Derby changes war stance
Democratic U.S. House candidate Jill Derby, who ran for the House two years ago as a war hawk ("win the war once and for all"), now seems to be shifting to a more dovish position. It’s hard to tell exactly. She has not issued a position paper of her own; instead, she has signed onto one written by a couple of other House candidates.
Known as the “Responsible Plan to End the War in Iraq,” it was drafted by House candidate Darcy Burner of Washington in consultation with military experts. The beauty of the plan is that it’s so steeped in protective language that it’s a Rorschach test—people seem to see in it what they want to see. AfterDowningStreet.org, a website devoted to Iraq issues, commented, “There is no irresponsible plan to end the occupation of Iraq, and the implication of the ‘responsible’ plan’s title can only be slowness. The sooner the occupation is ended the better.” But others claim the Plan is designed for a more rapid withdrawal than that envisioned by congressional leaders (whatever that is). Columnist David Swanson wrote that there is a difference between a war ("something that can be won or lost between two armies") and an occupation, and the plan does not recognize the difference: “[It] doesn’t actually include any plan in terms of committing any would-be members of Congress to doing anything at all, other than supporting a series of bills to recriminalize unconstitutional actions by the president. There is no mention of any commitment to ceasing to fund the occupation.”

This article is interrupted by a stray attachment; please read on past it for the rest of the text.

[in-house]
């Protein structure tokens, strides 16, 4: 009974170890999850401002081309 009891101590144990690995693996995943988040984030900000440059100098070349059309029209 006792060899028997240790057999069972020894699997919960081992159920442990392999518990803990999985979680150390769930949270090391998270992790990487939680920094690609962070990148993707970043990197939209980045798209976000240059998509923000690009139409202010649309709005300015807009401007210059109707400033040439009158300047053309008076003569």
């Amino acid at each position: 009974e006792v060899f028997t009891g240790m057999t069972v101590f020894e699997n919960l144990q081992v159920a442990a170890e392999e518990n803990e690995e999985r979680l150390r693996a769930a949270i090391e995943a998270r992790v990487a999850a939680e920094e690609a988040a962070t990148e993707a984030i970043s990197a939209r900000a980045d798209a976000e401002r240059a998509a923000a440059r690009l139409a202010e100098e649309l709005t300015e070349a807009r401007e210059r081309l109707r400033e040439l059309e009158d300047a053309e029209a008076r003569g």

Readers can judge for themselves at www.responsibleplan.com. (Derby’s campaign has issued statements saying she “was one of the first to sign on to the plan,” a statement reported by news people and bloggers as fact. Actually, at least 42 House candidates and several Senate candidates had signed onto the plan before Derby.)
The plan goes beyond issues surrounding the Iraq occupation and says Congress should “repair the underlying Constitutional framework of our republic and provide checks to executive authority” (by preventing presidents from altering the meaning of legislation with “signing statements” and prohibiting spying on U.S. citizens without warrants), protect U.S. servicepeople from torture by prohibiting use of torture by the U.S., break up media conglomerates that stifled full discussion of the decision to go to war, and create a “U.S.-centered energy policy.”